“Honey, I’m home!” Alison smiles and turns to the kitchen door where her Peter comes through and greets her with a kiss.
“Hey,” Alison greets him and turns back to the furnace, stirring in her curry. “How was your day?”
“Tiring,” he opens the faucet and holds his hands under the water. “Where’s the soap?” he looks around. The countertops of the small kitchen are filled with kitchen utensils, dirty dishes.
“Here,” she hands him the hand soap, and he starts washing his hands thoroughly. Washing the grime and dirt from the garage off his hands.
“How long ’til dinner’s ready? Do I have time to freshen up and change my clothes?”
“Ten minutes, max.”
“Are Brian or Martin home yet?”
“Brian is upstairs, he is in his room, Martin is on his way.”
“Alright, I’ll be right back.”
When he has walked out, Alison sighs. She is so glad to see him, but also, she’s relieved when he leaves. She doesn’t know why, she truly loves him, but she always feels tense around him.
Five minutes later, Brain saunters into the kitchen, taking a drink from the fridge and leaves again, totally ignoring her. Brian is Peter’s son from a previous relationship.
The boy, now sixteen, has had hard time growing up. He never felt loved by his own mother. She never came to pick him up when it was her turn. She never called him, took interest in him; he only cost her money. But even the fifty-dollar allowance she had to pay, just a formality, Peter didn’t want to feel like he owed her money, was too much. The woman was a wreck, but she was too proud to admit it.
When Alison met Peter, she was still young and naive, she was only twenty-four years old, when she left everything she had back home and moved in with Peter. Peter was still fighting for custody, so Brian wasn’t in view as of yet. When Brian eventually was placed with them instead of with his mother; he turned their world upside down. He was then three years old and already quite the character. Alison didn’t have a job at the time, so she took care of the boy, over time growing to love him more and more eventually seeing him as her own.
When Brian was four, Alison became pregnant with Martin. She couldn’t be happier, a brother for Brian. Looking back, that is where the problems started. That is where the rivalry and the jealousy rooted.
Alison sighs and shakes her head. Despite all attempts to bond with the boy, despite all the attempts to make the boy feel wanted and loved; he has always seen her as the enemy. He never accepted her as the love of his dad’s life. He always blamed her and his father for taking him away from his mom, even though it was his own mother’s behaviour that made the judge decide to place him with his father.
Alison stirs in her pan again, seeing that the food is ready.
She walks I to the hallway and calls out. “Food’s ready!”
At the same time, the backdoor opens and a seemingly frozen Martin shows up. “Hey mom,” Martin greets his mom and Alison smiles. “It’s so cold outside, and all that rain, it’s making me so slow, I almost needed double the time to get to and come back home from school. I slipped about ten times with my bike when I went through all those huge puddles.”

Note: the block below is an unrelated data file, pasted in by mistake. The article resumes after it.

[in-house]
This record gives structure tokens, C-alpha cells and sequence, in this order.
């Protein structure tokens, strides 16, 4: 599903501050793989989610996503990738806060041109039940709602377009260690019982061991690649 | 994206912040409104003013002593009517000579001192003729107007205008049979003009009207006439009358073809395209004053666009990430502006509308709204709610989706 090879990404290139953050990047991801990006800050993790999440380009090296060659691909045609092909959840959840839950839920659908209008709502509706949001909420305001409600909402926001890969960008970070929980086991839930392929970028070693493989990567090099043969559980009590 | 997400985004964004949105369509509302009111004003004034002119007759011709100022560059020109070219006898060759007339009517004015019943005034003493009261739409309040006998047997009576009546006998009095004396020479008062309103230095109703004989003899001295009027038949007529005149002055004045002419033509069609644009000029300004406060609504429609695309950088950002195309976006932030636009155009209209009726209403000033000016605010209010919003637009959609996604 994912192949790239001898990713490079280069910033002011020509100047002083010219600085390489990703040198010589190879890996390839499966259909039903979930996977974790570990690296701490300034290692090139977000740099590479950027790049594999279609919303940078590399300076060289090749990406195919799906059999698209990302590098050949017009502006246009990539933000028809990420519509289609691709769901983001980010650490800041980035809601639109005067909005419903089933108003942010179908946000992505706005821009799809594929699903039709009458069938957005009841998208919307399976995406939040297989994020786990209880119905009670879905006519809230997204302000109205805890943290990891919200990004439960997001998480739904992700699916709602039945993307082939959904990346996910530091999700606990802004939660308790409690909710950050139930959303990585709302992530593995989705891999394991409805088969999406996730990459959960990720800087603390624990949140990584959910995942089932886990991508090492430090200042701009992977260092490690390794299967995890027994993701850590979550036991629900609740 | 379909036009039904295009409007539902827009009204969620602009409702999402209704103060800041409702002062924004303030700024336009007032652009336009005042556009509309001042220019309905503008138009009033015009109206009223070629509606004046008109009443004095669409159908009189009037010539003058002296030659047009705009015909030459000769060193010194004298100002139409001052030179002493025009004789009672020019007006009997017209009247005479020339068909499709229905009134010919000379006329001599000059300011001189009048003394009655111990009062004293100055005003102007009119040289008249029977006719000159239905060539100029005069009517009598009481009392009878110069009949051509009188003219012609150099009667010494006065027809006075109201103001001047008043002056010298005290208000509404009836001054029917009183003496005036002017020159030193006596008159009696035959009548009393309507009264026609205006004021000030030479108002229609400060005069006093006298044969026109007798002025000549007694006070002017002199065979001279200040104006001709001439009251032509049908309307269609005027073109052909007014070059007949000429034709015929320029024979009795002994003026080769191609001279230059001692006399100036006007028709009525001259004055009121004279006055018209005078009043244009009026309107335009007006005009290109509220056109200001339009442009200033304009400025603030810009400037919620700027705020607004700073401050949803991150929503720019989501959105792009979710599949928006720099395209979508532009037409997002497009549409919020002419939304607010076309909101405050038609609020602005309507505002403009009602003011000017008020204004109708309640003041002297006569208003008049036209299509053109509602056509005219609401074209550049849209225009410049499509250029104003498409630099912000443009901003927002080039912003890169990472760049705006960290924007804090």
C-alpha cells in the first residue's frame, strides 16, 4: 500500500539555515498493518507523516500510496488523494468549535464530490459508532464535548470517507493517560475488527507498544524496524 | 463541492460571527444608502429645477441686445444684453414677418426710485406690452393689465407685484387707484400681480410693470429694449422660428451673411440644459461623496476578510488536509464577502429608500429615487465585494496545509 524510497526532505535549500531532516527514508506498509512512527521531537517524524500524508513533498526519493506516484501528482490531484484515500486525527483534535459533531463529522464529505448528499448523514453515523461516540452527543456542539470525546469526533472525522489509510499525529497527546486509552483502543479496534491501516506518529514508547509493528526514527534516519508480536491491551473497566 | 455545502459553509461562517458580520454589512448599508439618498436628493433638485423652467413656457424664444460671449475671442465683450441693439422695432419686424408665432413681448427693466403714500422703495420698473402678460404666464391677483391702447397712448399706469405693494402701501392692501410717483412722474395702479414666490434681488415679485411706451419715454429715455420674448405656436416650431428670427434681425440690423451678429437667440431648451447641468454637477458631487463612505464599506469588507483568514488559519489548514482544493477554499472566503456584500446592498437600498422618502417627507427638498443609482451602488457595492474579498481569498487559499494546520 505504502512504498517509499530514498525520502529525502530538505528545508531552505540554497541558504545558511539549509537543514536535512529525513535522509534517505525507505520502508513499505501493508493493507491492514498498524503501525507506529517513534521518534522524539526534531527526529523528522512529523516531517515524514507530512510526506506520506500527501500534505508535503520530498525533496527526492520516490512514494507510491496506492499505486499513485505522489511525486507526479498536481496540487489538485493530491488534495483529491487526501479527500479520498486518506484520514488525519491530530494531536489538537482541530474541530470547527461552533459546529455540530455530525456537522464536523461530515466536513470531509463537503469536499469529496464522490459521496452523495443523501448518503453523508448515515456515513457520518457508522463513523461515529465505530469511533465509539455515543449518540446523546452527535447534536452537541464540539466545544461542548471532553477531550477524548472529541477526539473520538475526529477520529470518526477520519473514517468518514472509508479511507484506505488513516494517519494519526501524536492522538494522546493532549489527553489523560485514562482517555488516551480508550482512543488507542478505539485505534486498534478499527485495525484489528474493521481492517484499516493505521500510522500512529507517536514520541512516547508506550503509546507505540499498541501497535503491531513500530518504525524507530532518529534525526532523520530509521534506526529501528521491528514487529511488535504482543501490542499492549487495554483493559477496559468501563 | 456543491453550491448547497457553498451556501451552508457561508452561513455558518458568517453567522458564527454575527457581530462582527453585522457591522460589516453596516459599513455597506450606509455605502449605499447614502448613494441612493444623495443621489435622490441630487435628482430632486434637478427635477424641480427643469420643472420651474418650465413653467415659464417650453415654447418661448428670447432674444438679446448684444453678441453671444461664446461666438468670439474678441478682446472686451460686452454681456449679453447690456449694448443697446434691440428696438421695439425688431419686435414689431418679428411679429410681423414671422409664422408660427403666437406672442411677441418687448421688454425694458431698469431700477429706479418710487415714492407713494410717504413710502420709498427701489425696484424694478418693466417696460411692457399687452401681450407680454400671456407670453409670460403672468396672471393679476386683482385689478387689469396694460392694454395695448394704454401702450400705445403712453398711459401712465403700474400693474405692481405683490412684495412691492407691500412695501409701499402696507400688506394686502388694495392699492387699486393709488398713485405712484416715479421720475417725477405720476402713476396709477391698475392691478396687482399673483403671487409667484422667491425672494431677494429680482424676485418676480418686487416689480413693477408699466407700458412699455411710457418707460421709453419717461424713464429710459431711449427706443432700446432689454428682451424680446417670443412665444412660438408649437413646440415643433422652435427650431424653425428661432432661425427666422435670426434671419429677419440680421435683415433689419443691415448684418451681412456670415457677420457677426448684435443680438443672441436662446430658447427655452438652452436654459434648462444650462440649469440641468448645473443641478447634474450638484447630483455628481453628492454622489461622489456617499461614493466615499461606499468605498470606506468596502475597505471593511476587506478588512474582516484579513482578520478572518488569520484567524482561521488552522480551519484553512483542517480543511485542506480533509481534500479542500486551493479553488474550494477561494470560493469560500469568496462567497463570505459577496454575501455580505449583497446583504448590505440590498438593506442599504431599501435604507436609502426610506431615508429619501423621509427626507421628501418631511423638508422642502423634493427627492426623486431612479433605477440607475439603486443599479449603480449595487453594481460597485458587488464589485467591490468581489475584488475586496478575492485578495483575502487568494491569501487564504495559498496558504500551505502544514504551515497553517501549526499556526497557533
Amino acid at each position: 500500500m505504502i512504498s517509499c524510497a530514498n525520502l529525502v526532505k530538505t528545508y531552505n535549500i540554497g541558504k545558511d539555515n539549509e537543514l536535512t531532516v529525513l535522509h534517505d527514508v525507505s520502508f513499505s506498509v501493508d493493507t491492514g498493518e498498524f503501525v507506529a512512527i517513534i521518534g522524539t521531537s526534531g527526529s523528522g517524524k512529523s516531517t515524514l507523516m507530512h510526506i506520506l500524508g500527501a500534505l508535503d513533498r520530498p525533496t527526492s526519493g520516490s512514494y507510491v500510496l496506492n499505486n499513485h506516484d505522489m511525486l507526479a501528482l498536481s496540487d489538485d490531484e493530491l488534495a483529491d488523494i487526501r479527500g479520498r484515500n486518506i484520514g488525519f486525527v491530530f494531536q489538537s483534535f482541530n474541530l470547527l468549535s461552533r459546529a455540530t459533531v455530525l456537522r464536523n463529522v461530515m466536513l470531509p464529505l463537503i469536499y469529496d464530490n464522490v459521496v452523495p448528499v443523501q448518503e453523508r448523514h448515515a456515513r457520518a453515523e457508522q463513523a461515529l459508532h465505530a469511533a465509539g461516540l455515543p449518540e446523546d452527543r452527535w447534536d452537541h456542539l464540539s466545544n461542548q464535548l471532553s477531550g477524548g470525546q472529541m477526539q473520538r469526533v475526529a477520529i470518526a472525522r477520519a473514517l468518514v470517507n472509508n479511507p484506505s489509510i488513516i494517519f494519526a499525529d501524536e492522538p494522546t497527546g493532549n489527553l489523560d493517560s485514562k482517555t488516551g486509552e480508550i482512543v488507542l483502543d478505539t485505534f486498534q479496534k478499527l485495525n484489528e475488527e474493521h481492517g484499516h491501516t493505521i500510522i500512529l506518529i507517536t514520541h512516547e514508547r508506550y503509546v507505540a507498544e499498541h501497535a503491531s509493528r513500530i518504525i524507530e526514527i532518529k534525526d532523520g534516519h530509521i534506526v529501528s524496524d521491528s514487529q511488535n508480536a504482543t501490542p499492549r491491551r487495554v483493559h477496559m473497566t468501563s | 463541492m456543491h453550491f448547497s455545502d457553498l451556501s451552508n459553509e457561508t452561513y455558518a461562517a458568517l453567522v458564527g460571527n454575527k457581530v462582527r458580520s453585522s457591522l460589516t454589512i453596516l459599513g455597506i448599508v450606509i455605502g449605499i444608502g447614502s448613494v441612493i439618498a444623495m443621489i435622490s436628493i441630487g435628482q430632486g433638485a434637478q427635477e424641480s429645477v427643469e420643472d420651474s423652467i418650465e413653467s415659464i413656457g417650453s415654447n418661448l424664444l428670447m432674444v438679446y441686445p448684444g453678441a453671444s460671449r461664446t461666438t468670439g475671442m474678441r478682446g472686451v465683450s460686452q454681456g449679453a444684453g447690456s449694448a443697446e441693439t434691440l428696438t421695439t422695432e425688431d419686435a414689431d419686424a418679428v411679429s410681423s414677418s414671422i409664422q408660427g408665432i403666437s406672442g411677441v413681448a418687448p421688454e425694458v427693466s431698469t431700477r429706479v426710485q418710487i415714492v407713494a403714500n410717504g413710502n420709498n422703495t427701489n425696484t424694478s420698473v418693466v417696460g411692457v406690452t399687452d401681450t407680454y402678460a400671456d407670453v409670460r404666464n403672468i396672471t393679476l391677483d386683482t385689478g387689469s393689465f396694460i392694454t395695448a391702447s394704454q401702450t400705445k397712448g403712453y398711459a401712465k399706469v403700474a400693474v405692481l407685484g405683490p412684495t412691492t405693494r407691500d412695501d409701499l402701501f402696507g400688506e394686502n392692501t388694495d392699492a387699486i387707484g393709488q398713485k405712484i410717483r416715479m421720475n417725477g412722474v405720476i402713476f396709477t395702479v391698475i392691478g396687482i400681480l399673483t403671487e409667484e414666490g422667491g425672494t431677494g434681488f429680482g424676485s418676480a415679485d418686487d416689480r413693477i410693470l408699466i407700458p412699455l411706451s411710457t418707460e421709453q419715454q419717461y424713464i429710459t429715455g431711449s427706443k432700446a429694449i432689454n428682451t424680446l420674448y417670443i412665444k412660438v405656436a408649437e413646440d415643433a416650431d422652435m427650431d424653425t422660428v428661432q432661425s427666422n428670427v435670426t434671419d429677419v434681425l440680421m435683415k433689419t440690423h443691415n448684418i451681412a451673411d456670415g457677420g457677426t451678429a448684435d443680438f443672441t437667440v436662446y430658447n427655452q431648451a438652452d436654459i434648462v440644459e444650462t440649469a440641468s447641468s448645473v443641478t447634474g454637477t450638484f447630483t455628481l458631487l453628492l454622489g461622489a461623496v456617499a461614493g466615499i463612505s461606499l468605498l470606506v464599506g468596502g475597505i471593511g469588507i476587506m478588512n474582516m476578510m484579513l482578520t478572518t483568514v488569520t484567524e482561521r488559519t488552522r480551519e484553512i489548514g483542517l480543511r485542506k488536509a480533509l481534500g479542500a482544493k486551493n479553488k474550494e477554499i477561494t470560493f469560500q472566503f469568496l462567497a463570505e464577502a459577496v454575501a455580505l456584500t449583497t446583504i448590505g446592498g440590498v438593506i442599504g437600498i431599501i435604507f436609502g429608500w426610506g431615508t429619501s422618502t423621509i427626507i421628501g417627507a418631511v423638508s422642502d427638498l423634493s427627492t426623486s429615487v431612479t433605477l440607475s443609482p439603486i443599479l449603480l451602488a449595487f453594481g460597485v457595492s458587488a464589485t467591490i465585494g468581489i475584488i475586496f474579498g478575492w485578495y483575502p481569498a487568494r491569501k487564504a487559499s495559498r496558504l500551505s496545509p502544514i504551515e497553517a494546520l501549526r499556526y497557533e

Alison smiles, “well, you’re home now. Take off your boots and your coat and wash your hands. Dinner is ready.”
Martin nods. “Alright mom.”
They’re all done eating, but they’re still at the table, Alison is reading a post on her Facebook, Brian is watching a video on Youtube, and Martin is doing the same. Peter gets up from the table, “Brian, have you done your homework yet?”
Brian shrugs and shakes his head.
“Brian, I asked you something.” Peter looks at him sternly.
“Huh?” Brian looks at his dad looks at him as if he’s seen him for the first time.
“I asked if you’ve done your homework!”
“No, will do it later. I don’t know if I even have homework. I really don’t care.”
“Clear the table, put the dishes in the dishwasher. Then do your homework here at the table so I can see you doing it.” Peter turns and leaves to watch tv.
Alison smiles and gets up too. “The faster you do your chore, the faster you can get back to watch your video’s again.” Brian gives her a nasty look and sighs. “You’re not my mom, you know,” he says lowly, loud enough for Alison to hear, but quiet enough so that Peter doesn’t.
Alison turns away, not ready to show the hurt she feels whenever he behaves like that.
Late at night, she lies awake. Peter lies next to her, snoring the night away. She turns around again, closing her eyes and trying to sleep. She sighs and pulls the comforter away to go downstairs. When she is on the upstairs landing, she sees light coming from Brian’s room.
She quietly knocks on his door and looks inside. Brian sits with his laptop and his headphones on his bed and looks at her with a death stare.
“Shouldn’t you be asleep, Brian?” She asks.
He shrugs, “I don’t care. Leave me alone.”
“Brian it’s late, tomorrow morning is an early morning again and you need to go to school. Put that laptop away and go to sleep.”
“Don’t tell me what to do,” Brain whispers angrily.
Alison shrugs, shakes her head, and closes the door again. It has no use; Brian won’t listen to her anyway.
In a dark office, a tall, broad man looks through his window. His dark figure stands out against the blueish light of the moon; the moon makes the silver streaks in his dark hair lighten up. Dark smoke circles around him, the tip of his cigar the only thing with colour in the room.
The man hangs his head low, resting his forehead against the cold glass of the window. A deep sigh escape his mouth and he shakes his head. Little wet drops land beside his boots.